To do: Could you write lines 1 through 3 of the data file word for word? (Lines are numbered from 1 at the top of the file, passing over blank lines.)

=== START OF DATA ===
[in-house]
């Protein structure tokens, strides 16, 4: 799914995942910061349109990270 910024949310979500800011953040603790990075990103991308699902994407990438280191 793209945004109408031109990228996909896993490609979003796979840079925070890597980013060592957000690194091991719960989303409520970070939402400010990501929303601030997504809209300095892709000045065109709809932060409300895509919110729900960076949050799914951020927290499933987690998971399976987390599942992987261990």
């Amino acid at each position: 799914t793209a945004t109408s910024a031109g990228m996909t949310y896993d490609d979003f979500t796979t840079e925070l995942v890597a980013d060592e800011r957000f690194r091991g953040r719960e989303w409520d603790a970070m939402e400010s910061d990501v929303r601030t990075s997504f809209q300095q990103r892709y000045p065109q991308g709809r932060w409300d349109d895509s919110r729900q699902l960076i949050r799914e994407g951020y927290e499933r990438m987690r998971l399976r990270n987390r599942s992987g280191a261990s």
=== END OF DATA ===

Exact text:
[in-house]
């Protein structure tokens, strides 16, 4: 799914995942910061349109990270 910024949310979500800011953040603790990075990103991308699902994407990438280191 793209945004109408031109990228996909896993490609979003796979840079925070890597980013060592957000690194091991719960989303409520970070939402400010990501929303601030997504809209300095892709000045065109709809932060409300895509919110729900960076949050799914951020927290499933987690998971399976987390599942992987261990």
């Amino acid at each position: 799914t793209a945004t109408s910024a031109g990228m996909t949310y896993d490609d979003f979500t796979t840079e925070l995942v890597a980013d060592e800011r957000f690194r091991g953040r719960e989303w409520d603790a970070m939402e400010s910061d990501v929303r601030t990075s997504f809209q300095q990103r892709y000045p065109q991308g709809r932060w409300d349109d895509s919110r729900q699902l960076i949050r799914e994407g951020y927290e499933r990438m987690r998971l399976r990270n987390r599942s992987g280191a261990s």